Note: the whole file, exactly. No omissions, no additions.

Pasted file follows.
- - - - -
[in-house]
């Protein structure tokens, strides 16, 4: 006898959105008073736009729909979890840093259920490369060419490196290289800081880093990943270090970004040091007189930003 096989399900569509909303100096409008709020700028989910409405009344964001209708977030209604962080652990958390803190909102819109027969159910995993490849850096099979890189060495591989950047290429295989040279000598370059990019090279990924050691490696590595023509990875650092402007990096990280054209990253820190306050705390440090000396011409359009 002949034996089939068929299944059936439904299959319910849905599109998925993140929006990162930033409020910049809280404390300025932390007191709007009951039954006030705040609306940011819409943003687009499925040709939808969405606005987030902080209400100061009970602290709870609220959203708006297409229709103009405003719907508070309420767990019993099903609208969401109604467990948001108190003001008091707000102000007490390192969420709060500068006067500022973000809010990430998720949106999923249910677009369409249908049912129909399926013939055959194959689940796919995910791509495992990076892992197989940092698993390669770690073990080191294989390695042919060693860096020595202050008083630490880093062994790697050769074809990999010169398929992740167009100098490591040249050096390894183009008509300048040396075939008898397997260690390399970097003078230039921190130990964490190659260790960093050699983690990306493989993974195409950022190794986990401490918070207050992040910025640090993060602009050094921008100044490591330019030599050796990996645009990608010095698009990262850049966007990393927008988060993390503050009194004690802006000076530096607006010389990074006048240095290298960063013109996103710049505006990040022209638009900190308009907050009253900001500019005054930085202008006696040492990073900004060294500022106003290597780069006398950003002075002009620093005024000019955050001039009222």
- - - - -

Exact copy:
[in-house]
């Protein structure tokens, strides 16, 4: 006898959105008073736009729909979890840093259920490369060419490196290289800081880093990943270090970004040091007189930003 096989399900569509909303100096409008709020700028989910409405009344964001209708977030209604962080652990958390803190909102819109027969159910995993490849850096099979890189060495591989950047290429295989040279000598370059990019090279990924050691490696590595023509990875650092402007990096990280054209990253820190306050705390440090000396011409359009 002949034996089939068929299944059936439904299959319910849905599109998925993140929006990162930033409020910049809280404390300025932390007191709007009951039954006030705040609306940011819409943003687009499925040709939808969405606005987030902080209400100061009970602290709870609220959203708006297409229709103009405003719907508070309420767990019993099903609208969401109604467990948001108190003001008091707000102000007490390192969420709060500068006067500022973000809010990430998720949106999923249910677009369409249908049912129909399926013939055959194959689940796919995910791509495992990076892992197989940092698993390669770690073990080191294989390695042919060693860096020595202050008083630490880093062994790697050769074809990999010169398929992740167009100098490591040249050096390894183009008509300048040396075939008898397997260690390399970097003078230039921190130990964490190659260790960093050699983690990306493989993974195409950022190794986990401490918070207050992040910025640090993060602009050094921008100044490591330019030599050796990996645009990608010095698009990262850049966007990393927008988060993390503050009194004690802006000076530096607006010389990074006048240095290298960063013109996103710049505006990040022209638009900190308009907050009253900001500019005054930085202008006696040492990073900004060294500022106003290597780069006398950003002075002009620093005024000019955050001039009222």